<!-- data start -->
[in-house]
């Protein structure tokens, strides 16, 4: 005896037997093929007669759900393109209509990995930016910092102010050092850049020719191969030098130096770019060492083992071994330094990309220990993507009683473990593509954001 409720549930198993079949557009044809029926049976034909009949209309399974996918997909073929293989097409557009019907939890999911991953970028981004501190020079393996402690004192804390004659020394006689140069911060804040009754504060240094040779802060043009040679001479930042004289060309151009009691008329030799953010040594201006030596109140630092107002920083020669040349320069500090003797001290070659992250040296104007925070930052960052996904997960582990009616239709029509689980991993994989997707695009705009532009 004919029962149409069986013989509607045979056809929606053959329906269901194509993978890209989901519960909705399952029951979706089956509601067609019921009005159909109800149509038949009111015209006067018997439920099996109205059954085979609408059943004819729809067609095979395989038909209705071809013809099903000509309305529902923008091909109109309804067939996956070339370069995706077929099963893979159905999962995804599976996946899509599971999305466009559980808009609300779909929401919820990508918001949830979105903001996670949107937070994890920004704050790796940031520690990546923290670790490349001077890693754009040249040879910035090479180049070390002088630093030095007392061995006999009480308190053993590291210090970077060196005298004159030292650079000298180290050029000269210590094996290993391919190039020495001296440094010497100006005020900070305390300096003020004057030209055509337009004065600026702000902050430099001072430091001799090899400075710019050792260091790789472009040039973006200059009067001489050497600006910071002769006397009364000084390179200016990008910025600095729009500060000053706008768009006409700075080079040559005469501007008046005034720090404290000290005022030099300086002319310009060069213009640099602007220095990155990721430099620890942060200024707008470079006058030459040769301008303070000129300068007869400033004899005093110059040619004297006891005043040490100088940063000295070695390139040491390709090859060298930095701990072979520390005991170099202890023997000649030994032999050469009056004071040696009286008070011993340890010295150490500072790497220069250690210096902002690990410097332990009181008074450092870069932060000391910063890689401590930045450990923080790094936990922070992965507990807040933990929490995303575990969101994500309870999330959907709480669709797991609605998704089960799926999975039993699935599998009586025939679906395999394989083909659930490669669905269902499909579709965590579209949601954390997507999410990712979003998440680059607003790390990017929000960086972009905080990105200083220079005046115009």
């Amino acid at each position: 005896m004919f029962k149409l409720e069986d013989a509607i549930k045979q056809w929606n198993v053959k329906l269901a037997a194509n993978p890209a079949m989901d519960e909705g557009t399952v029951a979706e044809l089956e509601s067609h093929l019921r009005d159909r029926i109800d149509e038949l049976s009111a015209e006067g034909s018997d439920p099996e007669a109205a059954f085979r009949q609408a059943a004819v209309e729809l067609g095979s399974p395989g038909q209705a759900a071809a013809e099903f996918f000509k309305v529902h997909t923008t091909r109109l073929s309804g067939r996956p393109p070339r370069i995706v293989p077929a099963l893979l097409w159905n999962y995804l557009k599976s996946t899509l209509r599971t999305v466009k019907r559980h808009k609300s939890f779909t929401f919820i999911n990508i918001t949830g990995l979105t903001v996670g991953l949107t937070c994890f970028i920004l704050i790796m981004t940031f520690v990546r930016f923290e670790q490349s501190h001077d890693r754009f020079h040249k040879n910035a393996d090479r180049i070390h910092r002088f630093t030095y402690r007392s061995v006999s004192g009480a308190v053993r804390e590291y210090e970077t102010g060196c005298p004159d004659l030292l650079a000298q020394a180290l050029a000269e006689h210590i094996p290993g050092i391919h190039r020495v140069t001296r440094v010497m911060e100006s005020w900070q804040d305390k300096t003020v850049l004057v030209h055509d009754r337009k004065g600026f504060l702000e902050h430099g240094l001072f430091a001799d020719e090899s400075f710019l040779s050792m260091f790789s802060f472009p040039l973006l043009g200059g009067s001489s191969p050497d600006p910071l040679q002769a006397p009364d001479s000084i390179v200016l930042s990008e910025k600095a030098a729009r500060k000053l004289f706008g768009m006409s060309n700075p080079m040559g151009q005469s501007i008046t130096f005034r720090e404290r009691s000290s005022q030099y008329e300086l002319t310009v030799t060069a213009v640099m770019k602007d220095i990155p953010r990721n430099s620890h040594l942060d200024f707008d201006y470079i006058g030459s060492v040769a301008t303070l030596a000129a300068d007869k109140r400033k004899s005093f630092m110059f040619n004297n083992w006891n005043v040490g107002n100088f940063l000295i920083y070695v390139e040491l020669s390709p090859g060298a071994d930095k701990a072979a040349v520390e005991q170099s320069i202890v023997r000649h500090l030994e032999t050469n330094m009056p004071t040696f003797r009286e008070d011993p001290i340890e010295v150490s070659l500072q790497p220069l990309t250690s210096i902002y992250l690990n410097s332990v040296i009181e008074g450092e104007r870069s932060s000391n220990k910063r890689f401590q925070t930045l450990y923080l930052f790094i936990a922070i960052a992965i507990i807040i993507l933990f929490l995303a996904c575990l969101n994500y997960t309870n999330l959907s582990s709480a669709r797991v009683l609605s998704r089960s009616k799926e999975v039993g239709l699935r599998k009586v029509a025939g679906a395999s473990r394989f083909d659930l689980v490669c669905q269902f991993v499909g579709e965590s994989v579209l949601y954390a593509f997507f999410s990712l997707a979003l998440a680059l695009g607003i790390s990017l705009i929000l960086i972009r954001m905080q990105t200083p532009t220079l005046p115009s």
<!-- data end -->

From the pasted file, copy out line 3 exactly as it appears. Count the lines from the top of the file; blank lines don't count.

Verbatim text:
């Amino acid at each position: 005896m004919f029962k149409l409720e069986d013989a509607i549930k045979q056809w929606n198993v053959k329906l269901a037997a194509n993978p890209a079949m989901d519960e909705g557009t399952v029951a979706e044809l089956e509601s067609h093929l019921r009005d159909r029926i109800d149509e038949l049976s009111a015209e006067g034909s018997d439920p099996e007669a109205a059954f085979r009949q609408a059943a004819v209309e729809l067609g095979s399974p395989g038909q209705a759900a071809a013809e099903f996918f000509k309305v529902h997909t923008t091909r109109l073929s309804g067939r996956p393109p070339r370069i995706v293989p077929a099963l893979l097409w159905n999962y995804l557009k599976s996946t899509l209509r599971t999305v466009k019907r559980h808009k609300s939890f779909t929401f919820i999911n990508i918001t949830g990995l979105t903001v996670g991953l949107t937070c994890f970028i920004l704050i790796m981004t940031f520690v990546r930016f923290e670790q490349s501190h001077d890693r754009f020079h040249k040879n910035a393996d090479r180049i070390h910092r002088f630093t030095y402690r007392s061995v006999s004192g009480a308190v053993r804390e590291y210090e970077t102010g060196c005298p004159d004659l030292l650079a000298q020394a180290l050029a000269e006689h210590i094996p290993g050092i391919h190039r020495v140069t001296r440094v010497m911060e100006s005020w900070q804040d305390k300096t003020v850049l004057v030209h055509d009754r337009k004065g600026f504060l702000e902050h430099g240094l001072f430091a001799d020719e090899s400075f710019l040779s050792m260091f790789s802060f472009p040039l973006l043009g200059g009067s001489s191969p050497d600006p910071l040679q002769a006397p009364d001479s000084i390179v200016l930042s990008e910025k600095a030098a729009r500060k000053l004289f706008g768009m006409s060309n700075p080079m040559g151009q005469s501007i008046t130096f005034r720090e404290r009691s000290s005022q030099y008329e300086l002319t310009v030799t060069a213009v640099m770019k602007d220095i990155p953010r990721n430099s620890h040594l942060d200024f707008d201006y470079i006058g030459s060492v040769a301008t303070l030596a000129a300068d007869k109140r400033k004899s005093f630092m110059f040619n004297n083992w006891n005043v040490g107002n100088f940063l000295i920083y070695v390139e040491l020669s390709p090859g060298a071994d930095k701990a072979a040349v520390e005991q170099s320069i202890v023997r000649h500090l030994e032999t050469n330094m009056p004071t040696f003797r009286e008070d011993p001290i340890e010295v150490s070659l500072q790497p220069l990309t250690s210096i902002y992250l690990n410097s332990v040296i009181e008074g450092e104007r870069s932060s000391n220990k910063r890689f401590q925070t930045l450990y923080l930052f790094i936990a922070i960052a992965i507990i807040i993507l933990f929490l995303a996904c575990l969101n994500y997960t309870n999330l959907s582990s709480a669709r797991v009683l609605s998704r089960s009616k799926e999975v039993g239709l699935r599998k009586v029509a025939g679906a395999s473990r394989f083909d659930l689980v490669c669905q269902f991993v499909g579709e965590s994989v579209l949601y954390a593509f997507f999410s990712l997707a979003l998440a680059l695009g607003i790390s990017l705009i929000l960086i972009r954001m905080q990105t200083p532009t220079l005046p115009s």